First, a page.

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REVIEW: Conan Gray in Melbourne

Writing by Zade Omar // photographs by Sara Regan

Knowing the kinds of fans that rally around Conan Gray, I couldn’t help but feel a keen sense of irony as I walked through the Rod Laver gates towards Margaret Court Arena. I was taken aback by the abundant crowd that stood before me, decked out in riotous, beautiful outfits with glitter and gemstones and sequins that sparkled as the sun began to set. This was almost in contrast to their quiet, nervous excitement that swirled around like the cool breeze.

After cancelling what would have been his first tour in Australia due to the pandemic and subsequent lockdowns in 2020, there was a kind of timidness exuded by those in attendance. It was as if they weren’t convinced Conan was actually in Melbourne, that the concert was finally happening. It didn’t take long for this feeling to be shaken off, however, after years of waiting, this indefinite hunger to be sated by the performance of a lifetime.

Awaiting the performance, fans found their seats and gathered in the mosh, singing along to the songs that filtered in through the speakers and waving to each other across the arena using their phone flashlights. By the time Charlie Collins took position on stage, friendships were formed like lightning, beginning and ending in an instant but unforgettable.

Starting off strong with her song Fuck It, Charlie and her band were bathed in red light, confidently performing to a crowd that was trying to figure out how boisterous they were allowed to be.

Charlie used every inch of the stage, striding the length of it and waving to the crowd as though she knew them. As she interacted with each of her bandmates, her raw chemistry and charisma encouraged the crowd to let loose and be bold. By the end of her set, she had definitively won them over, reminding everyone that “we gotta fucking send it” as they eagerly danced and cheered for her.

The 30-minute period between Charlie’s and Conan’s sets was a return to the kind of nervous energy I’d seen earlier, the air buzzing with discussions of his outfit, what would be played and how much longer we would have to wait. I knew it was storming outside, but there was a kind of storm inside too.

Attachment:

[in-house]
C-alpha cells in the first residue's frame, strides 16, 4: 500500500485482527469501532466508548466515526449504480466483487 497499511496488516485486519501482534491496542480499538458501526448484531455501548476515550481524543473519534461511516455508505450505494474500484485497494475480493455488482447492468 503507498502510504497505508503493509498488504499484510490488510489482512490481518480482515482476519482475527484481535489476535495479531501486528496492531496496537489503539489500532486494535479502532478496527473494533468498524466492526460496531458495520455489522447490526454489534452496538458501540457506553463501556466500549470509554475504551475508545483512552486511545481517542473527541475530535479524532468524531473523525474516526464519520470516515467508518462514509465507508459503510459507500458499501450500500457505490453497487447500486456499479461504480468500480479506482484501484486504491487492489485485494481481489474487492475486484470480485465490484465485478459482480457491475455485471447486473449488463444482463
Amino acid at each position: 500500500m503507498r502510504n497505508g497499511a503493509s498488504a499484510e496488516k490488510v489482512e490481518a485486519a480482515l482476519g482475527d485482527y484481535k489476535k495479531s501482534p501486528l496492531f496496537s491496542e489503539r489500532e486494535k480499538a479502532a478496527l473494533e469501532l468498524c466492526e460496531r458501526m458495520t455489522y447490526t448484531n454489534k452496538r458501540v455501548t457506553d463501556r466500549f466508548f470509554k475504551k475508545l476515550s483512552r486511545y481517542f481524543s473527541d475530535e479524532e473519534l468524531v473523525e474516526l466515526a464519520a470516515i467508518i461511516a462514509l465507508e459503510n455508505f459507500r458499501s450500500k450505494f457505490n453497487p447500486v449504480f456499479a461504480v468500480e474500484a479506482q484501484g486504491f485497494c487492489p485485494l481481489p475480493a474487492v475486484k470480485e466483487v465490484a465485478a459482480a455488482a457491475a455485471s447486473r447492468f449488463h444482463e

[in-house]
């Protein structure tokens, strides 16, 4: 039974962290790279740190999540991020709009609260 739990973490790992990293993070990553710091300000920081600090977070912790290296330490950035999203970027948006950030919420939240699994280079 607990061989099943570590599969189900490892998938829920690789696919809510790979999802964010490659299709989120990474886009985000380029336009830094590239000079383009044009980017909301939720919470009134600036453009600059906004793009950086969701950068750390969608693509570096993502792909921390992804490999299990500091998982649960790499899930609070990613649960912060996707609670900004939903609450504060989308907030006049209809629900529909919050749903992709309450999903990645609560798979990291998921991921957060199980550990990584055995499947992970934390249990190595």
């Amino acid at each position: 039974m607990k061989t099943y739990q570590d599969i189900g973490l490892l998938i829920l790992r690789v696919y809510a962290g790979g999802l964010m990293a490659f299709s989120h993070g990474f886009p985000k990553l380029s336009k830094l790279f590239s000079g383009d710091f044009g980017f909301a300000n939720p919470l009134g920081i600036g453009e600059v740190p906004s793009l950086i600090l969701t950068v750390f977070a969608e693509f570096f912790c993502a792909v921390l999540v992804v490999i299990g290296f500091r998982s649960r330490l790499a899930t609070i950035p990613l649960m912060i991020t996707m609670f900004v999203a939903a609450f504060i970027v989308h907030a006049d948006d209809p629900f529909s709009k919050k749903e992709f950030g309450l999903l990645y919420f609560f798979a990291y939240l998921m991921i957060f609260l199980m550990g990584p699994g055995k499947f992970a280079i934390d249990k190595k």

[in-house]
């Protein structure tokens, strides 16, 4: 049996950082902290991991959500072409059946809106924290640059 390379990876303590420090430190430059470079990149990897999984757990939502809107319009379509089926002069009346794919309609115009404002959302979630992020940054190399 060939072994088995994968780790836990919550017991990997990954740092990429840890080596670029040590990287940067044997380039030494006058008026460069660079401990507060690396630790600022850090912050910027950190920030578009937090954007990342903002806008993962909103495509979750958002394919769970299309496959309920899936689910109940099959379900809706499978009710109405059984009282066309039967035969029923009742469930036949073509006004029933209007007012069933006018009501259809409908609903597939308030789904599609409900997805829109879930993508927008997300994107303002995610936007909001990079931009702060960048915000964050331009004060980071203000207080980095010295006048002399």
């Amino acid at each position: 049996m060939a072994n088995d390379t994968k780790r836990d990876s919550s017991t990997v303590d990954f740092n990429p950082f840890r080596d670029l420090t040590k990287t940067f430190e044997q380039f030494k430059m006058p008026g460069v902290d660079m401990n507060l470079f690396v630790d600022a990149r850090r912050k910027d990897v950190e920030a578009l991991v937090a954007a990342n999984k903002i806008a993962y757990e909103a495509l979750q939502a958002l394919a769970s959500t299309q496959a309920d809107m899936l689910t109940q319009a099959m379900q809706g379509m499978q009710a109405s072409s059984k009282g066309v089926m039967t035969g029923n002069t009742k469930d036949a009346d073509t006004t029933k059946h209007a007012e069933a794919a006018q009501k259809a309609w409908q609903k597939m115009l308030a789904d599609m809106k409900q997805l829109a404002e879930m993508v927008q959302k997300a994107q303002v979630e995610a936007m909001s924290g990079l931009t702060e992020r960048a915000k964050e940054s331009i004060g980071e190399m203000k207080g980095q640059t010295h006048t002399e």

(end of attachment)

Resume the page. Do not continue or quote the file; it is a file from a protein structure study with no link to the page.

Finally, the lights dimmed, and a roar immediately filled the arena. As his band members got in position and the curtains were opened, the sight of Conan Gray standing atop the stage sent the crown into a euphoria. Standing in gold boots and a red and gold outfit to match, the wait was worth it.

He opened with Disaster from his album and tour namesake Heartache. His unwavering voice and confidence in combination with the song’s fun, powerful tune were like a premonition to the rest of his performance. His audience ate it up, needing no further encouragement to dance and sing.

I think Conan encompassed his music pretty succinctly when he instructed us to “have fun” but not too much because “most of these songs are depressing.” Being able to combine emotional, heart-wrenching messages and lyrics into his songs that are cleverly accompanied by an upbeat and poppy beat speaks to Conan Gray’s prowess as a musician.

If that weren’t enough, the performance itself was assured and dauntless. Wrapping up his stint in Australia at this Melbourne show, I wouldn’t have been surprised if Conan showed signs of tiredness, but this couldn’t have been further from reality, Conan performed like he had been waiting a lifetime to do so, dancing like it was as natural as breathing and singing his songs like he hadn’t already dozens of times.

The crowd’s love for Conan was undeniable. It was like a test they had been studying for months, I’m sure when Conan started singing Best Friend the girl in the crowd with a homemade T-shirt that read “that’s my FUCKING best friend” felt like she passed with flying colours. There also wasn’t really a song the crowd didn’t know. By the time he performed People Watching and The Story from his 2020 album Kid Krow, he almost didn’t have to sing as the sound of the crowd knowing every word was almost as loud.

For his more emotional ballads, the performance was allowed to speak for itself, the lights dimming and only a guitar to join his voice. The crowd became a swath of waving phone flashlights as though Conan was performing to the night sky, the audience’s devotion as guaranteed as the stars in the galaxy.

Leaving the arena to see clearing skies and rained-on asphalt was like the storm that was Conan’s concert. Just as I knew it was about to start raining again anytime soon, I knew this concert would only temporarily satisfy those in attendance. His fans would be excitedly awaiting his next tour before he had even concluded this one.

Sara Regan

Sara Regan is a Creative Director, Stylist and Photographer completing her Bachelor of Design at Whitehouse Institute of Design. The 19-year-old creative has always had a love for fashion styling, music and photography hence her projects across all fields. Going from gig-to-gig, the up-and-coming creative continues to immerse herself in new challenges to push her creative skills. Check out her work @elytssara on instagram.

Zade Omar

Zade is a fresh university graduate, having majored in creative writing. He would love to have one day either written a T.V. show or have a book published. He enjoys discussing sexuality, gender, online spaces, and The Sims.


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